HYDERABAD: Archaeologists have found a prehistoric rock shelter and noticed Neolithic stone axes (celts) underneath a natural rock formation at BNR Hills, adjacent to Jubilee Hills in Hyderabad on Saturday.
According to E Sivanagi Reddy, CEO of Pleach India Foundation and S Haragopal, Convenor of Kotha Telangana Charitra Brundam, while exploring the rock locally known as ‘Tabelu Gundu’ (Tortoise rock) to find whether there were any remains of prehistoric rock art in the form of paintings or bruisings, surprisingly they noticed two neolithic celts (axes) made out of basalt stone from the floor of the natural shelter.
Tortoise Rock has now been developed as a traffic Island on the road leading to BNR Hills
The axes measured 12×7.2×2.1 cms and 9.2×3.9×2.2 cms in length, width and thickness respectively, they added.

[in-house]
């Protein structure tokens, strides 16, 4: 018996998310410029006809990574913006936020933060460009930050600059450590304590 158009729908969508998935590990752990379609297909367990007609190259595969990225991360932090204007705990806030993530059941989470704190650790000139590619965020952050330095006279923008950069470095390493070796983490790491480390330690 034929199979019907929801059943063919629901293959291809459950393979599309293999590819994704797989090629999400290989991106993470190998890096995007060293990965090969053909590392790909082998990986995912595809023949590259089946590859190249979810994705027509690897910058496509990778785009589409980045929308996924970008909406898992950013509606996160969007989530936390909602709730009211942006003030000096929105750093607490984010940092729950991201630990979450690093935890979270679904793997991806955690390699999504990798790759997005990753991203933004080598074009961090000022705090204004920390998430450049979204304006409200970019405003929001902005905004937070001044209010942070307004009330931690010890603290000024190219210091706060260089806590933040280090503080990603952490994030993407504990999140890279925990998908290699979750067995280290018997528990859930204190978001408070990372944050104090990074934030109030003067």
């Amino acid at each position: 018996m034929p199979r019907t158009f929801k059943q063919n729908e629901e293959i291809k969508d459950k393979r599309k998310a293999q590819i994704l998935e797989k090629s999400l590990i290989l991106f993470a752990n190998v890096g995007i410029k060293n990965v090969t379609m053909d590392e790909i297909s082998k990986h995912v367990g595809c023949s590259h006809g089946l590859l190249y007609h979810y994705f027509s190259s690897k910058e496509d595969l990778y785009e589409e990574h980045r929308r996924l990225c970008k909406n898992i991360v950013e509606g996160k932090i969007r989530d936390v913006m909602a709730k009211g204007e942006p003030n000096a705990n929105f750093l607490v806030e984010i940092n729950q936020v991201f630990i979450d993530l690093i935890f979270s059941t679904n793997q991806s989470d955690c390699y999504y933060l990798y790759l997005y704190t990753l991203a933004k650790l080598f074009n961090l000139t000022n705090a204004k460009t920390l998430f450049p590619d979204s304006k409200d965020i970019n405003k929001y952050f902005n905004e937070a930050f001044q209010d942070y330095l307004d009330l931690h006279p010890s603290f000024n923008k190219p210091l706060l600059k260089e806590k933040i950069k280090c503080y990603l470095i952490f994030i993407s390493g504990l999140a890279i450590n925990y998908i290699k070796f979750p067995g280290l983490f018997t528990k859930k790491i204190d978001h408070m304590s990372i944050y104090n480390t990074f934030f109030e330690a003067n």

The find revealed that they belonged to the neolithic people who had intensified agriculture, domestication of animals and settled temporarily during the period between 4000 – 2000 BC.
“The ‘Tortoise rock’ might have served as a seasonal habitation, since plenty of water sources now known as Durgam Cheruvu and Malkam Cheruvu were located within the vicinity,” the explorers observed.
The Archaeologists held that the neolithic remains noticed there pushed the antiquity of Hyderabad back to 6,000 years.
In view of the archaeological significance and uniqueness of the ‘Tortoise Rock’ formations, Reddy and Haragopal appealed to the gated community residents of BNR Hills, to preserve them for posterity.